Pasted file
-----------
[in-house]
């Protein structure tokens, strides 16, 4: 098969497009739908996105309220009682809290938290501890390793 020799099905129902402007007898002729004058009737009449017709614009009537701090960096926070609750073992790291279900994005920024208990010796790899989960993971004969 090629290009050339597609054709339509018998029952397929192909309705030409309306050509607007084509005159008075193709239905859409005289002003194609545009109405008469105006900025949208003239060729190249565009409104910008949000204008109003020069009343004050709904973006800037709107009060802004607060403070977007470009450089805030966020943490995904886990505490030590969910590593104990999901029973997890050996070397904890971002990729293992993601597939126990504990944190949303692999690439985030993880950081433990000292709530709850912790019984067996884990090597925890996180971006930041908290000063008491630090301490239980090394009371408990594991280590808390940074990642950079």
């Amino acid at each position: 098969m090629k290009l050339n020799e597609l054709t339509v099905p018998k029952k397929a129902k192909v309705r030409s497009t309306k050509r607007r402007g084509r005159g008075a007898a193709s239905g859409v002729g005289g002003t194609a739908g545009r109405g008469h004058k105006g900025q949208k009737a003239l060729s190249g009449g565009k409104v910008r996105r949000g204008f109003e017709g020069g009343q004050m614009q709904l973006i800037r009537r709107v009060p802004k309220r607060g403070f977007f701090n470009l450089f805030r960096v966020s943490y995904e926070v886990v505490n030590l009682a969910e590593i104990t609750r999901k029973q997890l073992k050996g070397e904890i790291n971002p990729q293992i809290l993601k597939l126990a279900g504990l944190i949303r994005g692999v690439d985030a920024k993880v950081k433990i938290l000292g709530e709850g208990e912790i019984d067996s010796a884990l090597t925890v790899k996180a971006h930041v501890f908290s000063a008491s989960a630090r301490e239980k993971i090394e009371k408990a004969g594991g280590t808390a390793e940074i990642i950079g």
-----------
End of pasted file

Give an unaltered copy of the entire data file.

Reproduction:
[in-house]
């Protein structure tokens, strides 16, 4: 098969497009739908996105309220009682809290938290501890390793 020799099905129902402007007898002729004058009737009449017709614009009537701090960096926070609750073992790291279900994005920024208990010796790899989960993971004969 090629290009050339597609054709339509018998029952397929192909309705030409309306050509607007084509005159008075193709239905859409005289002003194609545009109405008469105006900025949208003239060729190249565009409104910008949000204008109003020069009343004050709904973006800037709107009060802004607060403070977007470009450089805030966020943490995904886990505490030590969910590593104990999901029973997890050996070397904890971002990729293992993601597939126990504990944190949303692999690439985030993880950081433990000292709530709850912790019984067996884990090597925890996180971006930041908290000063008491630090301490239980090394009371408990594991280590808390940074990642950079």
């Amino acid at each position: 098969m090629k290009l050339n020799e597609l054709t339509v099905p018998k029952k397929a129902k192909v309705r030409s497009t309306k050509r607007r402007g084509r005159g008075a007898a193709s239905g859409v002729g005289g002003t194609a739908g545009r109405g008469h004058k105006g900025q949208k009737a003239l060729s190249g009449g565009k409104v910008r996105r949000g204008f109003e017709g020069g009343q004050m614009q709904l973006i800037r009537r709107v009060p802004k309220r607060g403070f977007f701090n470009l450089f805030r960096v966020s943490y995904e926070v886990v505490n030590l009682a969910e590593i104990t609750r999901k029973q997890l073992k050996g070397e904890i790291n971002p990729q293992i809290l993601k597939l126990a279900g504990l944190i949303r994005g692999v690439d985030a920024k993880v950081k433990i938290l000292g709530e709850g208990e912790i019984d067996s010796a884990l090597t925890v790899k996180a971006h930041v501890f908290s000063a008491s989960a630090r301490e239980k993971i090394e009371k408990a004969g594991g280590t808390a390793e940074i990642i950079g």